Kentish Drovers Mural
Restoration of the mural
The Old Kent Road is one of Britain’s oldest roads. It was originally part of an ancient Celtic trackway, paved by the Romans and used by the Anglo-Saxons who named it Wæcelinga Stræt (Watling Street). Since then it has been the primary route between London and the Kent coast. It was a route for pilgrims in the Middle Ages, as portrayed in Chaucer's Canterbury Tales, and used by soldiers returning from the Battle of Agincourt. Cattle drovers walked cattle into London via this route from farms in Kent to the cattle markets in London, principally Smithfield. As they neared London, the drovers would rest the livestock and let them graze for days, sometimes weeks, to fatten them up after a long slow journey when most of the animals would have lost weight and therefore some of their market value. Place names reflect this history – the nearby street Drovers Place was originally fields hired out to passing drovers, and other pubs include the Old Dun Cow.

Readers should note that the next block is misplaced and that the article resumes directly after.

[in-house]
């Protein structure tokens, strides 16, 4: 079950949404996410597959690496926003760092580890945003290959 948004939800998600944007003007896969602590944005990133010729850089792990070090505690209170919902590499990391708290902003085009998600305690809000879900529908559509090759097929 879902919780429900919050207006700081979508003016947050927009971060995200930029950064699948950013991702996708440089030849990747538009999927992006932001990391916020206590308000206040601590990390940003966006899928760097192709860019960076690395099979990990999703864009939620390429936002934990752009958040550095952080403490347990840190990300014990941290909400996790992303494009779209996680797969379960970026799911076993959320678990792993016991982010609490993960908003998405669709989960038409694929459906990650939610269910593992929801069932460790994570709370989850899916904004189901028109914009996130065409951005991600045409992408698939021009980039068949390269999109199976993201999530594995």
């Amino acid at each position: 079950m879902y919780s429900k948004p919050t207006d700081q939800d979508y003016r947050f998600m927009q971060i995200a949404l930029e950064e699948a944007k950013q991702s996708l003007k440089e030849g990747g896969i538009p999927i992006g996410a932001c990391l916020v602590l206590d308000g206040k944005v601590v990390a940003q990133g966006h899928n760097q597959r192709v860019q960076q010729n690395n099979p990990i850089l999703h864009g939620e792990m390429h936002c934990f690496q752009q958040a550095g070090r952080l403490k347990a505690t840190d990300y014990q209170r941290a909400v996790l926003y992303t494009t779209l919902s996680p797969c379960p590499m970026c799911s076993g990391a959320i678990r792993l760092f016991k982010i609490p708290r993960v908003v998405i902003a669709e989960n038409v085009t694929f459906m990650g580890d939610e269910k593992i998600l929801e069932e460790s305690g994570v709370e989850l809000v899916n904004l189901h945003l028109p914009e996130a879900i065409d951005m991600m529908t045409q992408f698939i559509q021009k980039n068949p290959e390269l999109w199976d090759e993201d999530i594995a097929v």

In the late 18th century this was a gentrified rural area. The arrival of the Grand Surrey Canal c 1810, and the railway and Metropolitan Gasworks c 1830, instigated new amenities for the work force. The pub was built as The Kentish Drovers in 1840.
The tiled mural runs the length of the second storey on the corner and along the return: a hand painted scene on external terracotta faience. The manufacturers’ mark stamped on the mural is that used between 1880-1900 by Doulton’s of Lambeth. The signature is largely lost through surface degradation but reads ‘Alice D… DEL’. ‘DEL’ is a Latin abbreviation for ‘drawn’, possibly the artist who drew the design though not necessarily the factory painter. It represents an imaginary moment on the Old Kent Road, with a pub where drovers are taking refreshment.